Mortars strike near Assad palace
Published 19/02/2013 | 12:12
Two mortars have exploded near one of Syrian President Bashar Assad's palaces in Damascus but caused only material damage, Syria's state news service said.
The attack was the first confirmed strike close to a presidential palace and another sign that the civil war is seeping into areas once considered safe and reaching closer to the heart of Mr Assad's seat of power in the capital.
The news service, SANA, said "terrorists" fired the rounds that struck near the southern wall of the Tishreen palace in the capital's north-western Muhajireen district. The government describes anti-government fighters as "terrorists."
No casualties were reported and it was unclear whether Mr Assad was in the palace. He has two others in the city.
He often uses the Tishrin palace to receive dignitaries and as a guest house for foreign officials during their visits to Syria.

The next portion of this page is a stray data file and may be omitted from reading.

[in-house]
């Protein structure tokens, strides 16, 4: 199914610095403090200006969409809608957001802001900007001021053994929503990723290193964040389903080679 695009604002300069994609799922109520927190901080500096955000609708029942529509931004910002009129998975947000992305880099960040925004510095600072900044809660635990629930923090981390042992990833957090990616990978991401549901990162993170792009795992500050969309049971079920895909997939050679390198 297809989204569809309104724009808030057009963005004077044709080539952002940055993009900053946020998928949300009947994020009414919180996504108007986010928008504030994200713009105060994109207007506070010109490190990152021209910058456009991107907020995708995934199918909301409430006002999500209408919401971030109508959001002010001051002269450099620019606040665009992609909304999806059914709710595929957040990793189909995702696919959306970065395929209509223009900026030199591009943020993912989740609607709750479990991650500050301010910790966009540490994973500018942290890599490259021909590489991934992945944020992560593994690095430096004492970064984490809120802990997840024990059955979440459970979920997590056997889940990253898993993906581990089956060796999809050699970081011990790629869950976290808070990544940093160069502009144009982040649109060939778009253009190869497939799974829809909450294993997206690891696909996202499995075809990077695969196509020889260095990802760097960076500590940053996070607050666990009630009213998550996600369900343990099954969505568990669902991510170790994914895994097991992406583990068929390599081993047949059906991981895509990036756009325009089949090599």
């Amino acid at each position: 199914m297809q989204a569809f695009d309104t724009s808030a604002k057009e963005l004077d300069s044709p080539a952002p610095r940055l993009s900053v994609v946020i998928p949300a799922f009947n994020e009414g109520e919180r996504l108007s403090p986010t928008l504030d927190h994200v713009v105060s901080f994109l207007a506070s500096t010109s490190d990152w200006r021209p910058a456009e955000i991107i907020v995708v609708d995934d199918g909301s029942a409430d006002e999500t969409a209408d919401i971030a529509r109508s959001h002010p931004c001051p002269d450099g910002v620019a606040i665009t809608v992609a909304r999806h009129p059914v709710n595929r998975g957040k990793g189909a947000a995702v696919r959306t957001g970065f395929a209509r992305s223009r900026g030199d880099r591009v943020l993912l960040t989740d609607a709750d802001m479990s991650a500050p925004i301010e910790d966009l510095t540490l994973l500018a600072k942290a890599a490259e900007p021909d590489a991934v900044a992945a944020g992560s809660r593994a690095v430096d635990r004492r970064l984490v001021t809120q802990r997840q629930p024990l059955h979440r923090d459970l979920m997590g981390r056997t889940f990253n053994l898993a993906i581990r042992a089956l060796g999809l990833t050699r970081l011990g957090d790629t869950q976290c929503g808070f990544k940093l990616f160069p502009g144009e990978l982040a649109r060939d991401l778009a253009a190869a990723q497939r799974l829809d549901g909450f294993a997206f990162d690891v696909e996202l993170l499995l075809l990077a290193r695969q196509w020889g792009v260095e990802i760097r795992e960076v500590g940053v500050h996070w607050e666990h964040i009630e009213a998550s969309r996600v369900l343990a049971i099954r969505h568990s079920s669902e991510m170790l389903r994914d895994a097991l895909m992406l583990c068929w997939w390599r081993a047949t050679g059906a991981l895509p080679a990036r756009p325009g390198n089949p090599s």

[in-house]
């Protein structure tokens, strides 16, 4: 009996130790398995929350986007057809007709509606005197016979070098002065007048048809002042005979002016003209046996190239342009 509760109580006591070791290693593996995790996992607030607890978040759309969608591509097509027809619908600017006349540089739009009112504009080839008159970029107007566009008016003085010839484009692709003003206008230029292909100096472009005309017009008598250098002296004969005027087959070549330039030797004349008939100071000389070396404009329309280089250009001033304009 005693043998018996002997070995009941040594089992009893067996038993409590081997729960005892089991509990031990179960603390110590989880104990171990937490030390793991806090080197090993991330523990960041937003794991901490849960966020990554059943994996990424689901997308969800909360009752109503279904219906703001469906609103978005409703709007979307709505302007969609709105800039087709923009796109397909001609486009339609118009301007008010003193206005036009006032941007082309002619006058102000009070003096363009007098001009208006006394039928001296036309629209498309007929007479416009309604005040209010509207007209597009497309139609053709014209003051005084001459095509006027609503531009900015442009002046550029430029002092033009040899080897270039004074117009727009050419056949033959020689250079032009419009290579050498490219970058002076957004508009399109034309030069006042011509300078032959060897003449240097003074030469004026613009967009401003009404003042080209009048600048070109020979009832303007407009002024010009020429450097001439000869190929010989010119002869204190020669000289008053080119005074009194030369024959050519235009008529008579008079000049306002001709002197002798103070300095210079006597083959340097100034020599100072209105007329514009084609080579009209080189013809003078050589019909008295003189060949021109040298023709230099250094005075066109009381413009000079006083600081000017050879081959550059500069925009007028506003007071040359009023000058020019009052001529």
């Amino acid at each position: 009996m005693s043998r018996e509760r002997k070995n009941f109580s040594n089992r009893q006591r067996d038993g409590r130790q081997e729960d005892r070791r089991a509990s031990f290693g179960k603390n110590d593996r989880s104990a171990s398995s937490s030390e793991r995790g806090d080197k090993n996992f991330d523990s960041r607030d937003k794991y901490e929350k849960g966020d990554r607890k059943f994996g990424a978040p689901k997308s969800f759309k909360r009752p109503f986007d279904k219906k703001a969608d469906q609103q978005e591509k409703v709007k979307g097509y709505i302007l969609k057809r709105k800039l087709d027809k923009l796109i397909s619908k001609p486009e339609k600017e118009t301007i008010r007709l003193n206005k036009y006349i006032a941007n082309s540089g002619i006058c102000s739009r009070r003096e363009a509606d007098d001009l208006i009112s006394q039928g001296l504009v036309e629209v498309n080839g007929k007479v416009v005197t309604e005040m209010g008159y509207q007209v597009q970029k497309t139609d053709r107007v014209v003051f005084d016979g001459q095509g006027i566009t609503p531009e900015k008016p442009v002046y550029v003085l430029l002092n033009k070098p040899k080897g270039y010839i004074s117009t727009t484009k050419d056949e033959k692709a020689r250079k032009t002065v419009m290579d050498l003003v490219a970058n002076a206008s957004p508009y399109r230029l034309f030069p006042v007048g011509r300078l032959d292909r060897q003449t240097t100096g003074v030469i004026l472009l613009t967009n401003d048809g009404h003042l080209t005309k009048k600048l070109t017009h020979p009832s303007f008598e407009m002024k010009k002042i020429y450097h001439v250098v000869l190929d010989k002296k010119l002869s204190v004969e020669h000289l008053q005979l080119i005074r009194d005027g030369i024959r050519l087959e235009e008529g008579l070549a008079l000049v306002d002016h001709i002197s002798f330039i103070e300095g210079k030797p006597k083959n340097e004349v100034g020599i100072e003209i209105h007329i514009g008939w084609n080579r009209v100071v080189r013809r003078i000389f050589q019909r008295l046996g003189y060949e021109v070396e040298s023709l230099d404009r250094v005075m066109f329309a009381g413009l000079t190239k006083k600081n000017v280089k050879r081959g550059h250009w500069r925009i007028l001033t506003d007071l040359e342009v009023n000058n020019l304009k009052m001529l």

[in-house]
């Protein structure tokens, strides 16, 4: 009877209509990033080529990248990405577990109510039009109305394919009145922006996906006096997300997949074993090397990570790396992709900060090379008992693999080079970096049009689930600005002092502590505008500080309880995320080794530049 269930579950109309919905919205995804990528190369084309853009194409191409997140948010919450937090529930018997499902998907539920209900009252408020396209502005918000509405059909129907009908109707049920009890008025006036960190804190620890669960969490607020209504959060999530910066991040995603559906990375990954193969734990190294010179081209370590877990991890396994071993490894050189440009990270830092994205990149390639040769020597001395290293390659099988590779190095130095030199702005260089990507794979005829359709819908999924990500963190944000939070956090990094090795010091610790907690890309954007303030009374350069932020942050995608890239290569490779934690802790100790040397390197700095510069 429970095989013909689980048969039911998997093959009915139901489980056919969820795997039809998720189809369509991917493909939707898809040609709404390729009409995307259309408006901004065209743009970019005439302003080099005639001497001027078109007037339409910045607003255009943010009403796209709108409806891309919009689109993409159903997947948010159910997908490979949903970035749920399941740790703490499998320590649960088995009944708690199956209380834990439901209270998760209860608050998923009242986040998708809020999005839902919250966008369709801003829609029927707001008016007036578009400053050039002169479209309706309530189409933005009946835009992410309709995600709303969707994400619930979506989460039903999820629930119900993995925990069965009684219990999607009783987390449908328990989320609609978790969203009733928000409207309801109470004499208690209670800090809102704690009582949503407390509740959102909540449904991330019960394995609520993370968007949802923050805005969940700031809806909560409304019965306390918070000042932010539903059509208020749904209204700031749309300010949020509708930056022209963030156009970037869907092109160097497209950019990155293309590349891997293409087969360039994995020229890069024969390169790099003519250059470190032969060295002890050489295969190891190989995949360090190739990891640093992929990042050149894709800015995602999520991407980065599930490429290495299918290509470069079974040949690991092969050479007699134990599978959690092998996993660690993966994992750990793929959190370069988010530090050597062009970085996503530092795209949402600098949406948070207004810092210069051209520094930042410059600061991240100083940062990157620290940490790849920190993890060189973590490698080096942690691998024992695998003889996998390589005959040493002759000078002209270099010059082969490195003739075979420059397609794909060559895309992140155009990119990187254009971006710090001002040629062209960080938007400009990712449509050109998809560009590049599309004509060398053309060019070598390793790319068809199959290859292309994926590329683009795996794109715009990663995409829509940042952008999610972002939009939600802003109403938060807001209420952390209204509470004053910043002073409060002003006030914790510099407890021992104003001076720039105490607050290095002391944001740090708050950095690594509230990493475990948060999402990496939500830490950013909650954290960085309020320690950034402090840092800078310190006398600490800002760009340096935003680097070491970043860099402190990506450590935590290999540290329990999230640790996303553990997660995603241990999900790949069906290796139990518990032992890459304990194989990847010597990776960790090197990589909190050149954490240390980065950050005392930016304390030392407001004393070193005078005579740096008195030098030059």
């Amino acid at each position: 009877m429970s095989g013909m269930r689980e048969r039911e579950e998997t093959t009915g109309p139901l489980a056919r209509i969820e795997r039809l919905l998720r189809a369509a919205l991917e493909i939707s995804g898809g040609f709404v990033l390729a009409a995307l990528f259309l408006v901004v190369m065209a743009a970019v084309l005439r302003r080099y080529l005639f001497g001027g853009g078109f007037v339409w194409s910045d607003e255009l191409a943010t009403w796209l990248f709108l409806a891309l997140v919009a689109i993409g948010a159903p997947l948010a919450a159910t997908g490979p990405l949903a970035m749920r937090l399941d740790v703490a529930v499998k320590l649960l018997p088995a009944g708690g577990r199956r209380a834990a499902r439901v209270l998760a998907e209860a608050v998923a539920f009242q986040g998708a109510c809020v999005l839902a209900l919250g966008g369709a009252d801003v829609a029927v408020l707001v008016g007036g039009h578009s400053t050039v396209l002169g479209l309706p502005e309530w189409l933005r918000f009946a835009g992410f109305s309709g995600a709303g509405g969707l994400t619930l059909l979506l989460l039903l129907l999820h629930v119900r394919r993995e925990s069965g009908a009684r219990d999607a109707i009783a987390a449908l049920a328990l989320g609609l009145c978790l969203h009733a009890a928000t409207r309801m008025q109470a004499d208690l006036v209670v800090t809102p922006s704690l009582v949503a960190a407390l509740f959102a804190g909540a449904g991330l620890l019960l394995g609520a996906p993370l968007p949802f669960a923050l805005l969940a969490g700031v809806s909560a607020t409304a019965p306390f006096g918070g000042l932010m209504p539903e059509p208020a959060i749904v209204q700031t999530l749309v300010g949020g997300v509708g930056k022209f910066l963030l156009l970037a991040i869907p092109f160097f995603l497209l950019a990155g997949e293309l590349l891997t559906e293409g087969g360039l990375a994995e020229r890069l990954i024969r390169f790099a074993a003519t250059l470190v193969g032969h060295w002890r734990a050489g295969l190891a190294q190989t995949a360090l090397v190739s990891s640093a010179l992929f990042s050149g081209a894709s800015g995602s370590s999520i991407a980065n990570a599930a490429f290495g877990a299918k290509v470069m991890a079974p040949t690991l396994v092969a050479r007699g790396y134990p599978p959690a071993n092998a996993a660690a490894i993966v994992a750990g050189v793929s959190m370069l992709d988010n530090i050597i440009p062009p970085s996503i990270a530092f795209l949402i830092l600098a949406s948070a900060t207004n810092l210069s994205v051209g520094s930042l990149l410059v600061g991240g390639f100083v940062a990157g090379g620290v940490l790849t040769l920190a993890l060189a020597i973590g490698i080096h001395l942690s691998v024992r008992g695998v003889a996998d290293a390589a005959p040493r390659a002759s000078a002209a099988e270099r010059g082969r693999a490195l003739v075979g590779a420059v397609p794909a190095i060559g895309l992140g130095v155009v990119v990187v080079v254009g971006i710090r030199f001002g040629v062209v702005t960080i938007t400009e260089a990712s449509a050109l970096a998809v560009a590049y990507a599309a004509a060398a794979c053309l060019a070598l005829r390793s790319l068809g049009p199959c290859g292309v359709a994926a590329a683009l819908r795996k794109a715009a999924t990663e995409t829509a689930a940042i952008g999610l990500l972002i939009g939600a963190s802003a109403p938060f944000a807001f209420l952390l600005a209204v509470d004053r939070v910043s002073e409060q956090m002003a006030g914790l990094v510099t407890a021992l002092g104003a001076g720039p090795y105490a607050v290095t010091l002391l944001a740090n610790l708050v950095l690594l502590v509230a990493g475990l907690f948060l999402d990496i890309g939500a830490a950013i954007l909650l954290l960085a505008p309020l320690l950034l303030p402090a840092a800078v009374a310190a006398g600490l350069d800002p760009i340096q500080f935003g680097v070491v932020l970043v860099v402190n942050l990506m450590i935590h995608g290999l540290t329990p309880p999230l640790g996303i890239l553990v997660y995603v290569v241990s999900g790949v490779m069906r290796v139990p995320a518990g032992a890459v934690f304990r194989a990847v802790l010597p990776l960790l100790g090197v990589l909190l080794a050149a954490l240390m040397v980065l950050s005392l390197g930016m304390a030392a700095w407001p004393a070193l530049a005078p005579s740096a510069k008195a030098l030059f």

His two other palaces are the People's Palace on Qasioun mountain overlooking the capital and Rawda palace in the central neighbourhood of Abu Rummaneh.
For security reasons, his movements are shrouded in secrecy and it is unclear how much time he spends in any of the palaces. His public appearances have grown increasingly infrequent as the civil war has spread.
The Syrian capital has largely been spared the violence that has left other Syrian cities in ruins. For weeks, however, rebels who have established footholds in the suburbs have been pushing closer to the heart of the city from the eastern and southern outskirts, clashing with government forces.
Rebels have claimed to fire rockets at the presidential palaces before, but this strike was the first confirmed by the government.
In the northern city of Aleppo, a Syrian missile strike levelled a stretch of buildings and killed at least 19 people, leaving residents combing through the rubble to find those trapped beneath it, anti-regime activists said. The strike was the latest salvo in a fierce and bloody seventh-month battle for Syria's largest city and economic centre, a key prize in the civil war.